Airport Coordination Ltd, the body responsible for governing the allocation of slots at London airports, has granted an extension of the waiver of “use it or lose it” rules until the end of the winter season.
However, reform of the slot waiver process is proposed by the European Commission to address concerns that it restricts competition.
Ordinarily airlines are required to use their airport slots for 80% of a season to avoid forfeiting them. Following a ruling by the European Commission airlines are currently benefiting from a waiver of this rule. This means they can cancel as many flights as they like without risk of losing their slots.
There had been doubts as to whether the waiver would be extended into the winter season. Indeed, only three weeks ago, ACL advised airlines that they should plan for the waiver not to be extended into the winter.
European Commissioner for Transport Adina Valeăn has today, Monday 14 September, issued a statement announcing the Commission’s intention to extend the slot waiver.
The Commission has published a report for the European Parliament and Council identifying shortcomings with the current process, namely that incumbent airlines are not handing slots back to slot coordinators in sufficient time for others to use on a temporary basis.
Adina Valeăn has made it clear in her statement that as full slot waiver has been granted for the whole winter season, incumbent airlines are expected to follow the spirit of the waiver and hand back slots sufficiently early for other airlines to use them.
The Coronavirus pandemic has had a tremendous impact on air travel and the aviation sector as a whole. Today’s report shows that air traffic levels remain low, and more importantly, they are not likely to recover in the near future. In this context, the lack of certainty over slots makes it difficult for airlines to plan their schedules, making planning difficult for airports and passengers. To address the need for certainty and responding to traffic data, I intend to extend the slot waiver for the 2020/2021 winter season, until 27 March 2021.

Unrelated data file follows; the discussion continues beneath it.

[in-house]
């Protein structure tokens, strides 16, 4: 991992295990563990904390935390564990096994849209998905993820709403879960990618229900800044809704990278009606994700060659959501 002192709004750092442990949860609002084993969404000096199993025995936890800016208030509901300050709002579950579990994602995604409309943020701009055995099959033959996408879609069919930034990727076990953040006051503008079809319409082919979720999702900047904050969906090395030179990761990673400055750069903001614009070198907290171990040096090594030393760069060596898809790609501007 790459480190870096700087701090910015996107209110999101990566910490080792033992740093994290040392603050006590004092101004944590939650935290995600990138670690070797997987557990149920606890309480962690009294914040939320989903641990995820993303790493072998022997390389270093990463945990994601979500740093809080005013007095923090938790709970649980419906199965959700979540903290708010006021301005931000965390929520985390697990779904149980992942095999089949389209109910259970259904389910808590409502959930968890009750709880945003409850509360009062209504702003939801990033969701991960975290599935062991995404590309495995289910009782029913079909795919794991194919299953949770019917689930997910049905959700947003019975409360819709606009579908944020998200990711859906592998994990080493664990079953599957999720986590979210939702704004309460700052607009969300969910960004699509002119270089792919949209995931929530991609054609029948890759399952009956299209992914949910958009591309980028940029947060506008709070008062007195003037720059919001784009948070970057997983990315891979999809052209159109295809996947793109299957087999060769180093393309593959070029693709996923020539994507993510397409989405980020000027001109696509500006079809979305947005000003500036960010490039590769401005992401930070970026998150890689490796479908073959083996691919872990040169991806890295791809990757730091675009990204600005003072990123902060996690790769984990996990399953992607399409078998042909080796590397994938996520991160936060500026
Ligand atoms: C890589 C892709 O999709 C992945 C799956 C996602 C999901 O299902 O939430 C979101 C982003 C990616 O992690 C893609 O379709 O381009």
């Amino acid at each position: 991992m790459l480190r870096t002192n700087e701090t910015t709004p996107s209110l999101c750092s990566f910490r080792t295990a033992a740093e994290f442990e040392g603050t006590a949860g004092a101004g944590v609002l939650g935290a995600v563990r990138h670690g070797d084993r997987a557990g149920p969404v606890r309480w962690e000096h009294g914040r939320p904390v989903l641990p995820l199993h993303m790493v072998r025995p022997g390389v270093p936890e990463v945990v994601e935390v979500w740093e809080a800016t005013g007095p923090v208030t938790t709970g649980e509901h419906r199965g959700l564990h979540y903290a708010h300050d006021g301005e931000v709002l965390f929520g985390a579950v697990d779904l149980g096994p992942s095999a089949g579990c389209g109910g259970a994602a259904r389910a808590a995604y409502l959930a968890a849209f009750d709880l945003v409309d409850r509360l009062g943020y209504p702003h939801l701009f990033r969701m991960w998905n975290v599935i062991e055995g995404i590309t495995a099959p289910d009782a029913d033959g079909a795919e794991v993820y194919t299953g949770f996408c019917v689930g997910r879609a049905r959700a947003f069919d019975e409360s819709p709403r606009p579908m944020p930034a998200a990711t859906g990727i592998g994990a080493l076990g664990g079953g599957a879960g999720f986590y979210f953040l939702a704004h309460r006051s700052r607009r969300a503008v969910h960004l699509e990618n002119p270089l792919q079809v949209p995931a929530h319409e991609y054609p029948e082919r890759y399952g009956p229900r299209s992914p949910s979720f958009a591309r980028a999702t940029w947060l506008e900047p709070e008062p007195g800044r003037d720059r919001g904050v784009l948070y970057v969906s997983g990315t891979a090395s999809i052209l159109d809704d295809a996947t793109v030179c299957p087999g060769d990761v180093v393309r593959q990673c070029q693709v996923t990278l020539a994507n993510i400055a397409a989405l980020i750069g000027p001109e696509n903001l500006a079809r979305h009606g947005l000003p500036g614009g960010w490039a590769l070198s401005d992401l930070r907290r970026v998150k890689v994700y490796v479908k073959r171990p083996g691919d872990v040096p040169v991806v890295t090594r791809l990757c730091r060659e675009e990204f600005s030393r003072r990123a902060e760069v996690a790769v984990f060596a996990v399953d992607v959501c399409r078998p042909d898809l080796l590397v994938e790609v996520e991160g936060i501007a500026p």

I appreciate that industry stakeholders – airports, airlines, and slot-coordinators – have reached an agreement on how to mitigate these problems, and I would like to highlight the importance of this agreement. Airlines will now be able to start planning and making available any excess airport capacity for others to use. I expect the industry to abide by the agreed conditions voluntarily during the 2020/2021 winter season, pending the adoption of fully enforceable conditions – that it is based on this understanding that we intend to grant the full season waiver right away.
The initial slot waiver – adopted in the early days of the crisis – has allowed airlines to make financially sound decisions on whether to run flights, as well as avoid ghost flights. Nonetheless, our report also highlights certain problems with the current waiver, which are preventing airlines from using airport capacity efficiently. Slots are not always relinquished in time for other users or airports to plan operations as they would like; competition may also be distorted if airlines seek to benefit by increasing their market presence without using their slots and airport capacity correctly. Such behavior can hamper competition and can, therefore, harm EU passengers and freight customers. This must be remedied.
Now it is also the time to start reflecting on how to return to a normal slot regime once air traffic picks up to more stable levels. The Commission is currently consulting the public and stakeholders on this initiative, and I hope to present a proposal before the end of the year.
ACL has subsequently issued the following statement:
ACL is encouraged to see the statement issued today by Commissioner Adina Valean on the EU Commission’s intention to extend the use-it or lose-it slot waiver for the whole of the Winter 2020 season.
To allow airlines and airports to advance their planning, and for airlines to make available any excess airport capacity for others to use, ACL will now grant alleviation from non-use of slots to airlines at the 11 airports it coordinates across the European Union and the United Kingdom from 25 October to 27th March 2020. As required by the Commission in the statement by Commissioner Adina Valean, ACL will apply the industry agreed conditions to the Winter waiver.
With no prospect of travel restrictions being lifted and airlines having a laser focus on cash preservation, it is highly likely that airlines will continue to operate limited schedules until summer 2021.